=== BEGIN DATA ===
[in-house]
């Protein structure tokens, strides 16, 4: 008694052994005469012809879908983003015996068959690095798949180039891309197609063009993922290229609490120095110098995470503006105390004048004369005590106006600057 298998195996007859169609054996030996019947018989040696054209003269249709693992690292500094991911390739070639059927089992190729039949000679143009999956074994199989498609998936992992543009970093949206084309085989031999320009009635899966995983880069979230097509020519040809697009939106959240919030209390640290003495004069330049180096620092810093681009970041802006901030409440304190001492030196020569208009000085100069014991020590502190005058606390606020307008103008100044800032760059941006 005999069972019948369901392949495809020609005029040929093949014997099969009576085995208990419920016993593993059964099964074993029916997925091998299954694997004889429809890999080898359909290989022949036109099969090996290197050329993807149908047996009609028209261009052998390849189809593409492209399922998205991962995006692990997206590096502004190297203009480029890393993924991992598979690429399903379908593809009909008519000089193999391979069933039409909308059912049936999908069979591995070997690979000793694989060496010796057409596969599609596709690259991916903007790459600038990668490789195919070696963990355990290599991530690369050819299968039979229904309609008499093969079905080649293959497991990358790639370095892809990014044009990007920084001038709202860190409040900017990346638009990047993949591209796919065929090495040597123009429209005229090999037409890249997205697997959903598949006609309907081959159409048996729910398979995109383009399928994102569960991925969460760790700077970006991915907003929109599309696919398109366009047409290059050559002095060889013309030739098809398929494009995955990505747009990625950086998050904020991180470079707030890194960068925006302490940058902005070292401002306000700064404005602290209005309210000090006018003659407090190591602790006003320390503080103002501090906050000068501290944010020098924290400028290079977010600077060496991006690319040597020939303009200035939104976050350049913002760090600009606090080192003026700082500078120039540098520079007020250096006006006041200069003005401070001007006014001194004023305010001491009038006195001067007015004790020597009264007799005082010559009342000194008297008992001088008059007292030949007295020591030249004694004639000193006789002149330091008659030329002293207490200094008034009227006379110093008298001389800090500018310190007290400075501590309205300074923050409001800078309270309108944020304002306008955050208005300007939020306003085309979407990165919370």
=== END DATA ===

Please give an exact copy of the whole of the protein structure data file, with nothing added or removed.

[in-house]
């Protein structure tokens, strides 16, 4: 008694052994005469012809879908983003015996068959690095798949180039891309197609063009993922290229609490120095110098995470503006105390004048004369005590106006600057 298998195996007859169609054996030996019947018989040696054209003269249709693992690292500094991911390739070639059927089992190729039949000679143009999956074994199989498609998936992992543009970093949206084309085989031999320009009635899966995983880069979230097509020519040809697009939106959240919030209390640290003495004069330049180096620092810093681009970041802006901030409440304190001492030196020569208009000085100069014991020590502190005058606390606020307008103008100044800032760059941006 005999069972019948369901392949495809020609005029040929093949014997099969009576085995208990419920016993593993059964099964074993029916997925091998299954694997004889429809890999080898359909290989022949036109099969090996290197050329993807149908047996009609028209261009052998390849189809593409492209399922998205991962995006692990997206590096502004190297203009480029890393993924991992598979690429399903379908593809009909008519000089193999391979069933039409909308059912049936999908069979591995070997690979000793694989060496010796057409596969599609596709690259991916903007790459600038990668490789195919070696963990355990290599991530690369050819299968039979229904309609008499093969079905080649293959497991990358790639370095892809990014044009990007920084001038709202860190409040900017990346638009990047993949591209796919065929090495040597123009429209005229090999037409890249997205697997959903598949006609309907081959159409048996729910398979995109383009399928994102569960991925969460760790700077970006991915907003929109599309696919398109366009047409290059050559002095060889013309030739098809398929494009995955990505747009990625950086998050904020991180470079707030890194960068925006302490940058902005070292401002306000700064404005602290209005309210000090006018003659407090190591602790006003320390503080103002501090906050000068501290944010020098924290400028290079977010600077060496991006690319040597020939303009200035939104976050350049913002760090600009606090080192003026700082500078120039540098520079007020250096006006006041200069003005401070001007006014001194004023305010001491009038006195001067007015004790020597009264007799005082010559009342000194008297008992001088008059007292030949007295020591030249004694004639000193006789002149330091008659030329002293207490200094008034009227006379110093008298001389800090500018310190007290400075501590309205300074923050409001800078309270309108944020304002306008955050208005300007939020306003085309979407990165919370």